To date, Project students have been successful in every case that has reached final resolution. The client profiles featured below are representative of the Project’s many success stories:
In 2000, Eddie Griffin was sentenced to life under the Three Strikes law for possession of crack cocaine. Mr. Griffin began using drugs and alcohol at a very young age. During his time in prison, Mr. Griffin reformed himself. He founded the “Hope For Strikers” peer support group in San Quentin State Prison and became a “model inmate,” according to prison experts. His rehabilitation was deemed “exemplary” by a Superior Court judge. After 13 years in prison, Mr. Griffin was released under Prop. 36. Mr. Griffin was reunited with his family and is now living in a residential reentry facility for veterans in San Jose. He is enrolled in an intensive employment program called “The Last Mile,” which connects former inmates with jobs in California’s technology sector. Eddie lives a clean and sober life, enjoying everything from employment to weekend outings to see his grandson’s football game.
In 1996, Norman Williams was sentenced to life under the Three Strikes law for stealing a car jack from the back of an open tow truck. Prior to the initial student visits in October 2007, Mr. Williams had not seen or spoken to any attorney, family member, or friend outside of prison for over a decade. Project students Jesse Goodman (’08) and Mark Melhan (’09) obtained records documenting that Mr. Williams suffered terrible childhood abuse and struggled with a mental disability throughout his life. On April 6, 2009, Kathleen Fox (’10) appeared before the same Superior Court judge who sentenced Mr. Williams to life in 1996 and successfully argued that new evidence presented by Project students entitled Mr. Williams to a reduced sentence. On April 24, 2009, Mr. Williams was released from Folsom State Prison. He now lives in Palo Alto and has obtained a full-time job and an apartment. His story was featured in the New York Times Magazine.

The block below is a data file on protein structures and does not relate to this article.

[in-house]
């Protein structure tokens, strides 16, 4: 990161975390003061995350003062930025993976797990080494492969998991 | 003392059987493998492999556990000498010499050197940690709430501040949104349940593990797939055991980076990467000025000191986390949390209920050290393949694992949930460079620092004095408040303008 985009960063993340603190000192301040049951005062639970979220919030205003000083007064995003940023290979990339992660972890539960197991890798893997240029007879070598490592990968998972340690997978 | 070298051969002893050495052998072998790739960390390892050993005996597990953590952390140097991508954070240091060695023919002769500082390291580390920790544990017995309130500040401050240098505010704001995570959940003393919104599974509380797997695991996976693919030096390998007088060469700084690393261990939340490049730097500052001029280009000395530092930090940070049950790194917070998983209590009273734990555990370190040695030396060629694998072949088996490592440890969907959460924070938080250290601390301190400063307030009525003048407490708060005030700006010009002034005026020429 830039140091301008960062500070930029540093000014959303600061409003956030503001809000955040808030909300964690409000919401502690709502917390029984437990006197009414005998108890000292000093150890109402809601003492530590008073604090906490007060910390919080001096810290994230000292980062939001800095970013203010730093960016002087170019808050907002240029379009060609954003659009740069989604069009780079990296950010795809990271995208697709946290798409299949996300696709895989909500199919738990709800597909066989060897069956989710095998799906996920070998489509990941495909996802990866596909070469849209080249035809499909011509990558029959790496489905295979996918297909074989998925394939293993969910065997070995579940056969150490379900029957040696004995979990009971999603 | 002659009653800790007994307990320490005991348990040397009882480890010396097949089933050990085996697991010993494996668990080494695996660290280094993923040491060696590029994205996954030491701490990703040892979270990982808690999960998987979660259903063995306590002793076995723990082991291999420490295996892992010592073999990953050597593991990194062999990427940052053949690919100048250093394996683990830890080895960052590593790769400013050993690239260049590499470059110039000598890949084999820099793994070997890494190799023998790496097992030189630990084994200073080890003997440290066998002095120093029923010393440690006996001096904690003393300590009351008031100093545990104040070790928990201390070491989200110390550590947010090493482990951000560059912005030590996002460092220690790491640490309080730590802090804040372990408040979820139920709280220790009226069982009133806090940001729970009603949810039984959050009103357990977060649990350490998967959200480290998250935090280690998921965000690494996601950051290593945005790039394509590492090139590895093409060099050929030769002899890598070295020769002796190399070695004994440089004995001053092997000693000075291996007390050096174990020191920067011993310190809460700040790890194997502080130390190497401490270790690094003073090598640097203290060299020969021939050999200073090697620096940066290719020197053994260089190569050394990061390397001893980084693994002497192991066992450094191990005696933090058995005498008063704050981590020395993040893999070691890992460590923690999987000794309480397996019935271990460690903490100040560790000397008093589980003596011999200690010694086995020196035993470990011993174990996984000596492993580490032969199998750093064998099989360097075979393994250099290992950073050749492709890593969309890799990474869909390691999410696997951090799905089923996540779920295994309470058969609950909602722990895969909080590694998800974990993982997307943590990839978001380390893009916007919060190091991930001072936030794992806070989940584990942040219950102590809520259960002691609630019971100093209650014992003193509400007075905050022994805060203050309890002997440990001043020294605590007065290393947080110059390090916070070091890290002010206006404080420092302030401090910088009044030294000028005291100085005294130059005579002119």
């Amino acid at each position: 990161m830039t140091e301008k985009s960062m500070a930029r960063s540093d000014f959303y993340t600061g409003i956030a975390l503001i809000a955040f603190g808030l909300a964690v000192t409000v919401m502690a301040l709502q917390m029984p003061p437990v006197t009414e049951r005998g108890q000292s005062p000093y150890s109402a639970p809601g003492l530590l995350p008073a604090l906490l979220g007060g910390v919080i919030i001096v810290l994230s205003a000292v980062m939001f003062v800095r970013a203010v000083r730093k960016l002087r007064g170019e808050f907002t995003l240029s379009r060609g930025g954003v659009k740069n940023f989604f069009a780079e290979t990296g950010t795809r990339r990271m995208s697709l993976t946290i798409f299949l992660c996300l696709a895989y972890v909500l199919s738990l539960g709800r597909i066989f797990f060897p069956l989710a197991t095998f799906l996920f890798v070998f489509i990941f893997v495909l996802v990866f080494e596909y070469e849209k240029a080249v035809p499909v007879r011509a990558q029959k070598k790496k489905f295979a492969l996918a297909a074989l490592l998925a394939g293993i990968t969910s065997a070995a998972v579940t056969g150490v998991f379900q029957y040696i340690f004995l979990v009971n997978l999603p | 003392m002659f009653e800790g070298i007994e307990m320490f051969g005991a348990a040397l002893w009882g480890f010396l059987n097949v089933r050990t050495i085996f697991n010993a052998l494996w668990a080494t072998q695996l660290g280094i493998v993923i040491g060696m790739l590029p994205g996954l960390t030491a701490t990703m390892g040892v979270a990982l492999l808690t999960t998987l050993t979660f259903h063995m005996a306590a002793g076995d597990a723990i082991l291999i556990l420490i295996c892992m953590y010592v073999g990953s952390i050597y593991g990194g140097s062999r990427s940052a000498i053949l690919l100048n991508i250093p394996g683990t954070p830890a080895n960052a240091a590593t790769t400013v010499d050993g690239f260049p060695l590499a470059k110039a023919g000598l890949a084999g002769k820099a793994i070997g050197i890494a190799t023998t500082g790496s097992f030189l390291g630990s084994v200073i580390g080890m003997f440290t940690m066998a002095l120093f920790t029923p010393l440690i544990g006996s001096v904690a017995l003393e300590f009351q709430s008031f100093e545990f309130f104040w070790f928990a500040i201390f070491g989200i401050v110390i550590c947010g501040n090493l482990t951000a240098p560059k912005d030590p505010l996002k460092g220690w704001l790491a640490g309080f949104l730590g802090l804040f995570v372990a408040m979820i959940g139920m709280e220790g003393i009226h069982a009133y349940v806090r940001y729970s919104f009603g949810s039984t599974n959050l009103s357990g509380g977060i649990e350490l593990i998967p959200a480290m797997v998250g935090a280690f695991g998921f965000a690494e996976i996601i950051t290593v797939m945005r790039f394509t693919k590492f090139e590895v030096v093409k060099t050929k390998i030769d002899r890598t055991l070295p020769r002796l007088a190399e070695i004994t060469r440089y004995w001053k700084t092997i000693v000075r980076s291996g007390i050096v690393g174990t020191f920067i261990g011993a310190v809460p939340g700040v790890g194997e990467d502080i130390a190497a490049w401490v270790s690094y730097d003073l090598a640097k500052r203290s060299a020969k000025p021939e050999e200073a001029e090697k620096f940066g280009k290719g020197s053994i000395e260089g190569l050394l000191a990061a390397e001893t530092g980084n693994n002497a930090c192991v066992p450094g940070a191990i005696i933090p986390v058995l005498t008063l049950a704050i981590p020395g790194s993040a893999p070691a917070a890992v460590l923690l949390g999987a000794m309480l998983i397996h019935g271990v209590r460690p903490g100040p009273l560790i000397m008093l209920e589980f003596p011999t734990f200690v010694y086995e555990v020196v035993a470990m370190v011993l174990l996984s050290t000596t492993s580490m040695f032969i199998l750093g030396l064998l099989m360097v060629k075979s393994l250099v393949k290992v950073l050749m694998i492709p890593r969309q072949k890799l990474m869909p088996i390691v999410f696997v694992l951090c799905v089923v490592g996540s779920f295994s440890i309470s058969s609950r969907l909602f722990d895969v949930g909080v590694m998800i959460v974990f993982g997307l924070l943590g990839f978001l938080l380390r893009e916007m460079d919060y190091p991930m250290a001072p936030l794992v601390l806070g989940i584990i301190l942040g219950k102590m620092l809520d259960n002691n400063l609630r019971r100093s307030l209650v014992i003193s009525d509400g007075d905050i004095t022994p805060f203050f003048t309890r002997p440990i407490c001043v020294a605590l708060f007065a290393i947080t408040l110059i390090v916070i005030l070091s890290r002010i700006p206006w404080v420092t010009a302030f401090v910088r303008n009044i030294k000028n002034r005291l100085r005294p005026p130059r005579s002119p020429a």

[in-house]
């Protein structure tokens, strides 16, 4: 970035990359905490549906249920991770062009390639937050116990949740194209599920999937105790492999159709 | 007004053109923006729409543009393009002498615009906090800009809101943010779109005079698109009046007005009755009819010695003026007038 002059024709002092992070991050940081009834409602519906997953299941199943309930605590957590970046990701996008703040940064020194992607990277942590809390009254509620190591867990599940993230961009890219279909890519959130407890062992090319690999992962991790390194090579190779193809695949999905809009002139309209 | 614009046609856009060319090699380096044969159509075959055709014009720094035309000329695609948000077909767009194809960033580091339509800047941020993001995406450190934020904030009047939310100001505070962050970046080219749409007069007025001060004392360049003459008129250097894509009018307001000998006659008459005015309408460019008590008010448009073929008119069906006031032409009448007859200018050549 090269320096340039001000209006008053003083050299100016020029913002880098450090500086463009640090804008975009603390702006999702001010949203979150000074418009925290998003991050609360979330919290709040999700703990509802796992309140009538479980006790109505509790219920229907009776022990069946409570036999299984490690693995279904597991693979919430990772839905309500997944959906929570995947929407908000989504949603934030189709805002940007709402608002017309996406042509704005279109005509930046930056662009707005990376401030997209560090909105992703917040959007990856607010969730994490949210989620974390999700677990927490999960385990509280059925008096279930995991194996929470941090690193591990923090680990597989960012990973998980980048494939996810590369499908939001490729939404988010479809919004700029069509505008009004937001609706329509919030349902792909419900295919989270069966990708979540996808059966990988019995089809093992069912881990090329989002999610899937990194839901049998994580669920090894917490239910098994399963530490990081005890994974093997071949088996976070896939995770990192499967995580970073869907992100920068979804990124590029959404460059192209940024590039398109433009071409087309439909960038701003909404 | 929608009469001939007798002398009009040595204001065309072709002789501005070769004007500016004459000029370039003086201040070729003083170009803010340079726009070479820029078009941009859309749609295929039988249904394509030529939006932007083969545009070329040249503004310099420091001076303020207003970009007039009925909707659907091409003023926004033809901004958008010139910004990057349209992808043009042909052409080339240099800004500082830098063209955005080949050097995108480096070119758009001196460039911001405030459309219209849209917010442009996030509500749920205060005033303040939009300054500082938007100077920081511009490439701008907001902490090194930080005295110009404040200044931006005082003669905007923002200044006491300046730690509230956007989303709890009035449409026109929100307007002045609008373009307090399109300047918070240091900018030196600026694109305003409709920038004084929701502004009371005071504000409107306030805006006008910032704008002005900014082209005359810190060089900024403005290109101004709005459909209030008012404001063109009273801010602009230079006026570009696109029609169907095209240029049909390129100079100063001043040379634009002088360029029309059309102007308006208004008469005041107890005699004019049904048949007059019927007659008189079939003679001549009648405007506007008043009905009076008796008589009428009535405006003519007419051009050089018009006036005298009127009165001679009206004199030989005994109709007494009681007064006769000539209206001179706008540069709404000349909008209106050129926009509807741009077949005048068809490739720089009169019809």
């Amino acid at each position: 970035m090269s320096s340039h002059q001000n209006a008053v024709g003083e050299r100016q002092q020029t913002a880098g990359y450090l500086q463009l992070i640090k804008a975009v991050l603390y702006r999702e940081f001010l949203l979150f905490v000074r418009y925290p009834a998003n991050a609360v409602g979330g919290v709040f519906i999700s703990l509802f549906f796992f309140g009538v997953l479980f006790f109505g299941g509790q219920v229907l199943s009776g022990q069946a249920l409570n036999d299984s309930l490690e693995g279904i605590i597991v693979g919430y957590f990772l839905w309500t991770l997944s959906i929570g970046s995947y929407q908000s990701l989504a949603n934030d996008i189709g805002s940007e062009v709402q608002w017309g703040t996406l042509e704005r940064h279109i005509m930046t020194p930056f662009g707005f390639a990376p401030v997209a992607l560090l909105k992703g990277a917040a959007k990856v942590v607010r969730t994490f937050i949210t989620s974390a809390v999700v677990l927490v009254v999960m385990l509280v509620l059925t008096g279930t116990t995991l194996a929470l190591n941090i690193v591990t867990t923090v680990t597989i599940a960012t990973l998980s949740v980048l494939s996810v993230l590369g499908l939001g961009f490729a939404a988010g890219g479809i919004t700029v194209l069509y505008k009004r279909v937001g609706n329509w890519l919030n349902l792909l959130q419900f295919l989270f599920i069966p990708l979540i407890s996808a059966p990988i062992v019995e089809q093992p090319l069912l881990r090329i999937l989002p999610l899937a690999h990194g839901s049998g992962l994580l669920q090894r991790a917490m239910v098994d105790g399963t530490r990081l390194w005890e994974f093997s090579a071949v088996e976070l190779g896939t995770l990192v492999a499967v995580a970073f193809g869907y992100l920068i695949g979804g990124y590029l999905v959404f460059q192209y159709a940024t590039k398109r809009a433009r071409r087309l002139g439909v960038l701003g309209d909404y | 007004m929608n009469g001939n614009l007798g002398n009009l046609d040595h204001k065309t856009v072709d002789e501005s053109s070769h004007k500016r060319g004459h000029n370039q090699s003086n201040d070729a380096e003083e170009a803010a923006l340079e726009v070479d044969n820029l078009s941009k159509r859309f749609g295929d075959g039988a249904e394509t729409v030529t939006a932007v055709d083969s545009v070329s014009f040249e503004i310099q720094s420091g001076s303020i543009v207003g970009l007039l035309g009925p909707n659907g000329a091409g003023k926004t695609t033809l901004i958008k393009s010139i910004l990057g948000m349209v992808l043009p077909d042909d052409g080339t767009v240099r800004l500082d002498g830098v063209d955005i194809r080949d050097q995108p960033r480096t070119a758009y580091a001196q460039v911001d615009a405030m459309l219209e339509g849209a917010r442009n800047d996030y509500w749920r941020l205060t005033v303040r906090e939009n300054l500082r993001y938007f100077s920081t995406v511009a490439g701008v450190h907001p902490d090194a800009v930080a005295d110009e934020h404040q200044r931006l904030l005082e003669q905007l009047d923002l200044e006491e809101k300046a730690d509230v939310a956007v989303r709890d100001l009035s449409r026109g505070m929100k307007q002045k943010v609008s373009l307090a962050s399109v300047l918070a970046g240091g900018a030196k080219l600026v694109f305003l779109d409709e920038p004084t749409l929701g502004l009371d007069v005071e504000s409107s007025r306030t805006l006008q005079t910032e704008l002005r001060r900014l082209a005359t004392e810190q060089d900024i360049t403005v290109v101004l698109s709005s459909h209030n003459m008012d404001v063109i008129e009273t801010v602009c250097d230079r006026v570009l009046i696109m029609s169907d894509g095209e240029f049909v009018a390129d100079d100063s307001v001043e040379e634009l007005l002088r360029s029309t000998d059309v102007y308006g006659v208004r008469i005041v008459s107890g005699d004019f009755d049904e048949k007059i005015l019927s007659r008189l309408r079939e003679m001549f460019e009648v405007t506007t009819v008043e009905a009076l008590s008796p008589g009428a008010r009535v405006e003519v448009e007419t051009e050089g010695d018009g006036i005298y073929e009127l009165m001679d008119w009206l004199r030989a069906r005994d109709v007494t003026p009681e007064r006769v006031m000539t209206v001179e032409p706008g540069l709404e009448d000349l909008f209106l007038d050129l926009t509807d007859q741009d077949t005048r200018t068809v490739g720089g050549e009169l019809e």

In 1998, Vincent Rico was sentenced to life under the Three Strikes law for the petty theft of two pairs of children’s shoes from Ross Dress for Less. Project students Emily Magid (’09) and David Muraskin (’09) obtained new evidence that Mr. Rico was subjected to extreme gang violence as a child and likely suffered from post-traumatic stress disorder. The Los Angeles District Attorney’s Office ultimately agreed that arguments presented in pleadings prepared by Emily and David entitled Mr. Rico to a new, reduced sentence. On July 13, 2009, the Superior Court in Los Angeles ordered Mr. Rico released from prison based on the 11 years he had already served for his crime. Mr. Rico now lives in Southern California with his wife, works full-time, and supports his two grown sons in their endeavors: one son is serving his country in the U.S. Army and the other is excelling in college.